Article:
Higher Mortality Among COVID-19 Patients with Cancer

Among patients with breast or prostate cancers, mental health conditions are associated with increas
Among patients with breast or prostate cancers, mental health conditions are associated with increas
Investigators compared the clinical course, risk factors, and outcomes of cancer patients with COVID-19 with non-cancer patients with COVID-19.

Cancer patients are at a higher risk for worse outcomes, including mortality, from coronavirus disease 2019 (COVID-19) compared to non-cancer patients, according to a study presented at IDWeek, held virtually from October 21 to 25, 2020. Limited data had previously suggested that increased risks in cancer patients was attributable to increased comorbidities and type of treatment rather than cancer diagnosis itself.

Investigators performed an international retrospective cohort study of COVID-19 confirmed cases from January to August. Patients were divided into cancer and non-cancer groups. Investigators followed up with patients for up to 30 days to measure clinical characteristics, clinical course, hospitalization, and outcomes.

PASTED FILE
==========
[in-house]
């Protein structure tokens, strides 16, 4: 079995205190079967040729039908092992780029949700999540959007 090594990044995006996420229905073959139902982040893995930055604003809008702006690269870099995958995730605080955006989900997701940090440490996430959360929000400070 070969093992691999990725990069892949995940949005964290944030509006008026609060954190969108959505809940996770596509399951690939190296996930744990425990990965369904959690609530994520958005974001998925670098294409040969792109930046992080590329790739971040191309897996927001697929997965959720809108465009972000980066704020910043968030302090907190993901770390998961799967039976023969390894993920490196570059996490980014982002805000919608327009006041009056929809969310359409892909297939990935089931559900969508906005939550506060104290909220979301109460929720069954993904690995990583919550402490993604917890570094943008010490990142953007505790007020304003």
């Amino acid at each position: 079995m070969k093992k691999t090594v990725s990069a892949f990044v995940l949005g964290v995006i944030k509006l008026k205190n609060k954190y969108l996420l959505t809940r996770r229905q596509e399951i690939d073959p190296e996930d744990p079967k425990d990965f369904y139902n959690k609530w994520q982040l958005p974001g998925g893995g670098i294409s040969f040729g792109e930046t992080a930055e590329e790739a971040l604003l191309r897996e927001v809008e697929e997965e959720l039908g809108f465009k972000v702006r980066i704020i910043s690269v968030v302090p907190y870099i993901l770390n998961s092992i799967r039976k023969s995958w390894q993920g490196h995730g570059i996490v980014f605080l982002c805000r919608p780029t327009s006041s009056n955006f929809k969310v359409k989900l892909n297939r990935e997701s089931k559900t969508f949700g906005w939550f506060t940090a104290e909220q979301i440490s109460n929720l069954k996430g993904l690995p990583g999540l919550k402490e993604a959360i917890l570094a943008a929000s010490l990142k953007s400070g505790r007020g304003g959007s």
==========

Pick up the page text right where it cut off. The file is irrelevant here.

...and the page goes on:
Cancer patients were more likely to have chronic obstructive pulmonary disease (29% vs 19%; P <.0001) and receive steroids within 2 weeks of COVID-19 diagnosis (23% vs 4%; P <.0001), but less likely to exhibit COVID-related symptoms (84% vs. 97%; P <.0001) compared to non-cancer patients.  In both groups, the rates of pneumonia with hypoxia, non-invasive ventilation, and mechanical ventilation were similar. Hospital admission were significantly higher in non-cancer patients (93% vs. 87%; P <.0001).

Cancer patients more commonly used therapies such as remdesivir (18% vs 3%; P <.0001), convalescent plasma (11% vs 4%; P < .0001), tocilizumab (11% vs 4%; P <.0001), and steroids (31% vs 24%; P =.006) compared to non-cancer patients. COVID-associated mortality rate was higher in cancer patients (20% vs. 11%, P =.006). Other  independent factors associated with mortality in COVID-19 patients include age 60 years or older (P <.0001), history of hypertension (P =.016), history of heart failure (P =.004), hypoxia (P <.0001), and platelets less than 50,000/µL at diagnosis (P <.001).

Despite cancer patients more frequently receiving antiviral and immune-related therapy, their mortality rate was significantly higher as was their higher risk for a worse outcome, investigators concluded.

Disclosure: Several study authors declared affiliations with the pharmaceutical industry. Please see the original reference for a full list of authors’ disclosures.


Hachem RY, Datoguia T, Siddiqui B, et al. Comparing the outcome of COVID-19 in cancer and non-cancer patients: an international multicenter study. Presented at: IDWeek 2020; October 21-25, 2020. Poster 372.

This article originally appeared on Infectious Disease Advisor